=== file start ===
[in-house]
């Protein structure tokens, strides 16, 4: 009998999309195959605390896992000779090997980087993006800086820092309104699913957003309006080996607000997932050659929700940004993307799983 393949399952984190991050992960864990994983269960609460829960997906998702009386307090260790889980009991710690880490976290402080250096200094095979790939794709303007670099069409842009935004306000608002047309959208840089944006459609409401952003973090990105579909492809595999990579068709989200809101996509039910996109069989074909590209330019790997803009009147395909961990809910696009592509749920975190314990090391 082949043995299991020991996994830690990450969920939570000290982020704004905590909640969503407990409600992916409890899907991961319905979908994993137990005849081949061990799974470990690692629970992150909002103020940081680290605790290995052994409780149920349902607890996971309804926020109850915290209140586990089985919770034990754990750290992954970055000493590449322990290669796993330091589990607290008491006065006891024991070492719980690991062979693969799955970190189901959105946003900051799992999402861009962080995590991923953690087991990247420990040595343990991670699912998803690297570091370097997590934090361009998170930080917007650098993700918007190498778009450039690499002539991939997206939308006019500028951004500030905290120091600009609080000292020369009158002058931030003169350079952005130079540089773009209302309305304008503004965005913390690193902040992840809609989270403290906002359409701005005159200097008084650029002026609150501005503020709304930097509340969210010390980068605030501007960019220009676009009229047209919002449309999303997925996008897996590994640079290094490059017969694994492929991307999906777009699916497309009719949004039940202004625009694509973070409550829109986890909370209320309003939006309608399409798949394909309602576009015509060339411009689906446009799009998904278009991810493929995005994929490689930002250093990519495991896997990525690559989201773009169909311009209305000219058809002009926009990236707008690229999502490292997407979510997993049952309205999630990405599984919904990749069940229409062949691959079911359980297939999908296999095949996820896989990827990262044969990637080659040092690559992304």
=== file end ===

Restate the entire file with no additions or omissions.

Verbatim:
[in-house]
């Protein structure tokens, strides 16, 4: 009998999309195959605390896992000779090997980087993006800086820092309104699913957003309006080996607000997932050659929700940004993307799983 393949399952984190991050992960864990994983269960609460829960997906998702009386307090260790889980009991710690880490976290402080250096200094095979790939794709303007670099069409842009935004306000608002047309959208840089944006459609409401952003973090990105579909492809595999990579068709989200809101996509039910996109069989074909590209330019790997803009009147395909961990809910696009592509749920975190314990090391 082949043995299991020991996994830690990450969920939570000290982020704004905590909640969503407990409600992916409890899907991961319905979908994993137990005849081949061990799974470990690692629970992150909002103020940081680290605790290995052994409780149920349902607890996971309804926020109850915290209140586990089985919770034990754990750290992954970055000493590449322990290669796993330091589990607290008491006065006891024991070492719980690991062979693969799955970190189901959105946003900051799992999402861009962080995590991923953690087991990247420990040595343990991670699912998803690297570091370097997590934090361009998170930080917007650098993700918007190498778009450039690499002539991939997206939308006019500028951004500030905290120091600009609080000292020369009158002058931030003169350079952005130079540089773009209302309305304008503004965005913390690193902040992840809609989270403290906002359409701005005159200097008084650029002026609150501005503020709304930097509340969210010390980068605030501007960019220009676009009229047209919002449309999303997925996008897996590994640079290094490059017969694994492929991307999906777009699916497309009719949004039940202004625009694509973070409550829109986890909370209320309003939006309608399409798949394909309602576009015509060339411009689906446009799009998904278009991810493929995005994929490689930002250093990519495991896997990525690559989201773009169909311009209305000219058809002009926009990236707008690229999502490292997407979510997993049952309205999630990405599984919904990749069940229409062949691959079911359980297939999908296999095949996820896989990827990262044969990637080659040092690559992304």